A re-read of Ms. Patchett’s first novel published 30 years ago was just so satisfying. When Rose learns she is pregnant, she flees a loveless marriage in California for St. Elizabeth’s Home for Unwed Mothers in Kentucky. The important context to this story is time, the 60s-70s. Rose is mysterious, someone who does exactly what she wants. A key element in this wonderful book are complex mother-daughter relationships. Highly recommended.
Ms. Patchett is one of my favourite novelists (The Patron Saint of Liars, Bel Canto) but she also writes essays that previously were collected into the wonderful book This is a Story of a Happy Marriage. This is her second book of essays, some published previously in Harpers and the Atlantic. All are insightful glimpses into her life, from childhood to the current time. A favourite for me is the first essay about her three fathers, all different experiences, all with positive and negatives. Her writing is clear, focused, and honest – highly recommended.
(Amy seconds all of this!)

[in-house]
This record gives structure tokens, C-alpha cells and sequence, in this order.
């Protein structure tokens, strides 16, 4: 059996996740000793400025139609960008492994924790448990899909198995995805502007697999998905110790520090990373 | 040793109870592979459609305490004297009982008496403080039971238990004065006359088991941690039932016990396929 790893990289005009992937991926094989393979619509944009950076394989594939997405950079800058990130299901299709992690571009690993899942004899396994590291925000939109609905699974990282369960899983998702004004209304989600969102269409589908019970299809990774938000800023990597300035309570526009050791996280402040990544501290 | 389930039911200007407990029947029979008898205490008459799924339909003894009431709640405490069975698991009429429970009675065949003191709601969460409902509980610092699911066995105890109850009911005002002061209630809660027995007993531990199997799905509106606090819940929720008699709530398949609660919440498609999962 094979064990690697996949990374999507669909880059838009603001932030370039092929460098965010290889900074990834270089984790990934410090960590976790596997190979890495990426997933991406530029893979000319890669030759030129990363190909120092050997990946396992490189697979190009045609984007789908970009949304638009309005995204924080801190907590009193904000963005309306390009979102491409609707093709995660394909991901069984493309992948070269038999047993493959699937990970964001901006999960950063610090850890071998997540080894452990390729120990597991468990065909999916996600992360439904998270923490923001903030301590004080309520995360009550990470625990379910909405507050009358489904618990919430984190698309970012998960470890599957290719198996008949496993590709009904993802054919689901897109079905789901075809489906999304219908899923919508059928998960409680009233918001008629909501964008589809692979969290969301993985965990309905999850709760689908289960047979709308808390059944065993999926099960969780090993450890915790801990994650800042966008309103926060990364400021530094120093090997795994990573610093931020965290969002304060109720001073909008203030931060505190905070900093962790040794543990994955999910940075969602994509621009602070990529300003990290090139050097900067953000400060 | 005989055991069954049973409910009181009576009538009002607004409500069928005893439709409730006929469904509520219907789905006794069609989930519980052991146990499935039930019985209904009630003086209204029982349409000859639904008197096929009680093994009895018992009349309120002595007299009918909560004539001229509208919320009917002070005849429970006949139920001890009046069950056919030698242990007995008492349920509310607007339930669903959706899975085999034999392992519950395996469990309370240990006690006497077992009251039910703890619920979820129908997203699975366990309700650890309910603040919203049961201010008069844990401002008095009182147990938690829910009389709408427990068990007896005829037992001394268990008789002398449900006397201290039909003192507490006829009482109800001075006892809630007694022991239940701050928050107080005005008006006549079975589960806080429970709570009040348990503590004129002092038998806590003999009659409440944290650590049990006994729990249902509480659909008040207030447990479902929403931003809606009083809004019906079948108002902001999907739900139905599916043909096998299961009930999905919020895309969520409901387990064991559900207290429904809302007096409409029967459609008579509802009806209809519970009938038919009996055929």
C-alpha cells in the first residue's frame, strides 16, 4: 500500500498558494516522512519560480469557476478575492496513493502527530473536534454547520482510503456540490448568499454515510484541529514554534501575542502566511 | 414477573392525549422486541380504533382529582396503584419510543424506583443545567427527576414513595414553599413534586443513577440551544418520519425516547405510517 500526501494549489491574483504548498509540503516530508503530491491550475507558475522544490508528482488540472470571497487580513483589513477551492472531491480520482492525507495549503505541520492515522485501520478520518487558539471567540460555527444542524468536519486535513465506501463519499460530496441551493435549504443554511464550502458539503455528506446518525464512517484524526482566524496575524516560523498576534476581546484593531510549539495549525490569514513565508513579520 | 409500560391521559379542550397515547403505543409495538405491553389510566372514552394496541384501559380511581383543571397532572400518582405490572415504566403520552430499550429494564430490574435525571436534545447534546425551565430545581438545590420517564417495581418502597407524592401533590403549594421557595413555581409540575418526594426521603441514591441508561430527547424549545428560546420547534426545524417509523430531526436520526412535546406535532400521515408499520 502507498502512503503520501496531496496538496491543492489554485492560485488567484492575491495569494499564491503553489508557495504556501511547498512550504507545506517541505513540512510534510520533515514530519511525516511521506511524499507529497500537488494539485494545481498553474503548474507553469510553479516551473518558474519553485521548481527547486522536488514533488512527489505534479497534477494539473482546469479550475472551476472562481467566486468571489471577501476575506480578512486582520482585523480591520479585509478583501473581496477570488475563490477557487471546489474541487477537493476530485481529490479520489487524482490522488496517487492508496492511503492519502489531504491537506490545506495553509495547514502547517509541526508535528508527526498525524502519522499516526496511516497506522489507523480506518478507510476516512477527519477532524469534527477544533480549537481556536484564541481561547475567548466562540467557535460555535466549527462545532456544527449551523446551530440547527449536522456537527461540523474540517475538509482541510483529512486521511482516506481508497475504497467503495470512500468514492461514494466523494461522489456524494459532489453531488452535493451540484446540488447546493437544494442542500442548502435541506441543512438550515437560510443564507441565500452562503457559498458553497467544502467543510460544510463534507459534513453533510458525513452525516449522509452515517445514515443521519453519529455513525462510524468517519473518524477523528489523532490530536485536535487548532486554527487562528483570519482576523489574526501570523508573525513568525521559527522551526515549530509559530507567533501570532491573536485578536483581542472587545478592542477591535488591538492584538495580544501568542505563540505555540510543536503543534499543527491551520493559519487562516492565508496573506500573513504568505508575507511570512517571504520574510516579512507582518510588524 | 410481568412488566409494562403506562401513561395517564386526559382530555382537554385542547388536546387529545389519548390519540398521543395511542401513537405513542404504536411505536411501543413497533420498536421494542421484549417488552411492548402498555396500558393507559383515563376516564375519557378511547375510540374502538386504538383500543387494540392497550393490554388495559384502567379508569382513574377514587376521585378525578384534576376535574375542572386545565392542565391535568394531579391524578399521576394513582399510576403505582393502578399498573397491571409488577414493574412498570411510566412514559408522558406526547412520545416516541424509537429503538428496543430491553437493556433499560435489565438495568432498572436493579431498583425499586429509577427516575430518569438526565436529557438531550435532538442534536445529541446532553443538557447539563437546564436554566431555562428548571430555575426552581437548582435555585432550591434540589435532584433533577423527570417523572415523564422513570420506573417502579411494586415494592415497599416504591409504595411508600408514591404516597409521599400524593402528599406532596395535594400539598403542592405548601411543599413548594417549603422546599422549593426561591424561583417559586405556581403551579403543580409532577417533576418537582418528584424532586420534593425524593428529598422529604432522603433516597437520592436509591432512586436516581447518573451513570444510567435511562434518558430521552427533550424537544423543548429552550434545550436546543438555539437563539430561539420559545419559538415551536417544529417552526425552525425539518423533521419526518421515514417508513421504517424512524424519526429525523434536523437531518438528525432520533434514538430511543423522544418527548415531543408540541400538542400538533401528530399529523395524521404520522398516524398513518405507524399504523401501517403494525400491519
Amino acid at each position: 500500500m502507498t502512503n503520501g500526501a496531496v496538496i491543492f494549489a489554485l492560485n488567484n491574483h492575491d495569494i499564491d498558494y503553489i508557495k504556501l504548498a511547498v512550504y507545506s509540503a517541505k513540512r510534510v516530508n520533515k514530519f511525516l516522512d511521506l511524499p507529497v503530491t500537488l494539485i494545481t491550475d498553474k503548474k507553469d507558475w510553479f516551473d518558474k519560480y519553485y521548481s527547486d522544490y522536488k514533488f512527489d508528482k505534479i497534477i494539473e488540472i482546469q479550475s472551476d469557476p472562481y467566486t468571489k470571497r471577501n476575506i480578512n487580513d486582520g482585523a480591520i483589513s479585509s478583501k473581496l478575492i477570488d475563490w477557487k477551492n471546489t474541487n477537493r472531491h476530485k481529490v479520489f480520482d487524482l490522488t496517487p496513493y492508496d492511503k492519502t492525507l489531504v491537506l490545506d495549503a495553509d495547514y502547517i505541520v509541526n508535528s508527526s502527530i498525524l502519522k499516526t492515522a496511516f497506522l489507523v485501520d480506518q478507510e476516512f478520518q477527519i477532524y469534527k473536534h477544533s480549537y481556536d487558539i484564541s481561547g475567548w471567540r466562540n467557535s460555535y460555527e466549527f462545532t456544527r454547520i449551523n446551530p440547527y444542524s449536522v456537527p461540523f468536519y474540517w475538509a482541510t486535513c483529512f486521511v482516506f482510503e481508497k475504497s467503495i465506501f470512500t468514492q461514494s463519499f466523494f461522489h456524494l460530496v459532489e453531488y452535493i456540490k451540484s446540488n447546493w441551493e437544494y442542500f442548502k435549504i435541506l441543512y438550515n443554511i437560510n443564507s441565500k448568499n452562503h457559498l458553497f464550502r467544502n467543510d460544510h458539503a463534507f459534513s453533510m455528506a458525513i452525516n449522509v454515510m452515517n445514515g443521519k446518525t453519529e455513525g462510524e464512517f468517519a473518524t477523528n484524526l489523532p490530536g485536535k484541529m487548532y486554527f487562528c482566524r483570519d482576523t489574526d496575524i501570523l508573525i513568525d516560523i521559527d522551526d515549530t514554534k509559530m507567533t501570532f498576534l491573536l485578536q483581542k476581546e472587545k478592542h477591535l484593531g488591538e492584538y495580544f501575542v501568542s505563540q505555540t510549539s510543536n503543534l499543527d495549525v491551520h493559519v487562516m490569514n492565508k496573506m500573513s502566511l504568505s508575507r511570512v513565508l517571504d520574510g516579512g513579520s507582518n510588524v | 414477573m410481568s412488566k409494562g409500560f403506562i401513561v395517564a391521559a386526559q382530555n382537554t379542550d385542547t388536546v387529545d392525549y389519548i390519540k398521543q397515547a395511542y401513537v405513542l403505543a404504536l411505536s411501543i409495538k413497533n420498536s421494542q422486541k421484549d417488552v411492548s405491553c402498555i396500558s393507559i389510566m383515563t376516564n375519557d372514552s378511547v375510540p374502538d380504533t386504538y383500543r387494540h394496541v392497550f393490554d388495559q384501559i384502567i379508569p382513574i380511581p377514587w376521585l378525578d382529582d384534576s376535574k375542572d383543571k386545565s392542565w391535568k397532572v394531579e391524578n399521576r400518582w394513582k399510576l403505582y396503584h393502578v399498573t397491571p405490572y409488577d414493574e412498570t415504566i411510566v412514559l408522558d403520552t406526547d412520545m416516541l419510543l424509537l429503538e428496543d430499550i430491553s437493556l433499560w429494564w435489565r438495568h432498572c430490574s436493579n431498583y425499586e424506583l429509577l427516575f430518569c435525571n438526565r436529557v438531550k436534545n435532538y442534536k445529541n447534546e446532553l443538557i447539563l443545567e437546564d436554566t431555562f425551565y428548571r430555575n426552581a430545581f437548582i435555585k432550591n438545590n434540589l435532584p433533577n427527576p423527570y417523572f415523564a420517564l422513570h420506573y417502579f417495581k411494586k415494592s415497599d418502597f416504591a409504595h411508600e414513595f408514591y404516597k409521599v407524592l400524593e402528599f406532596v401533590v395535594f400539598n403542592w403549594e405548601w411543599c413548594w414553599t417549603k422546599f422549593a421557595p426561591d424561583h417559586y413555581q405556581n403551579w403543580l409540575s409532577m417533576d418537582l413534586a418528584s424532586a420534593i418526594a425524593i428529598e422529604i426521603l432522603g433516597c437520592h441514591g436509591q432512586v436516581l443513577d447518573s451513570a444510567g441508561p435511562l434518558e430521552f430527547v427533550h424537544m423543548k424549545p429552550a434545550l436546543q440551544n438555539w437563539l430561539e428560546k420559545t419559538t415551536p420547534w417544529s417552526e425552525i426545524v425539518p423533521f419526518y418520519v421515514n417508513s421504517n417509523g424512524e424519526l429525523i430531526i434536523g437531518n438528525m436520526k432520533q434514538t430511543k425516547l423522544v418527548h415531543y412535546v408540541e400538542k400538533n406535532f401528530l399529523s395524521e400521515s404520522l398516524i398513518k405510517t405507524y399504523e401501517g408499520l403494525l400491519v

This is a deceptively simple and subtle book about family. The key characters are siblings, Danny and Maeve. There are some astonishing acts of cruelty in their early life but also acts of transcendent kindness. Danny is someone who lacks introspection – he commits to a task like learning chemistry with dogged determination; liking the subject is irrelevant. Unfortunately, he applies the same approach to his relationships, i.e. his wife, so love and happiness are non-factors in his relationships. His true happiness is only expressed to and with Maeve. Consequently, forgiveness is difficult for him, a fact that will complicate his life. Like most of Patchett’s writing, this is very fine story-telling.
Patchett is a great writer and this latest book is a wonderful story of what appears to be entirely dysfunctional families. A blended family with step-children united in their dislike of their parents, and each other, is described wonderfully. Then over 5 decades, relationships change and evolve. A favourite sentence that encapsulates how relationships change: “She had loved Bert Cousins, and then grown used to him, then was disappointed in him and then later, after he left her, with five small children, she had hated him with the full force of her life”. Wow.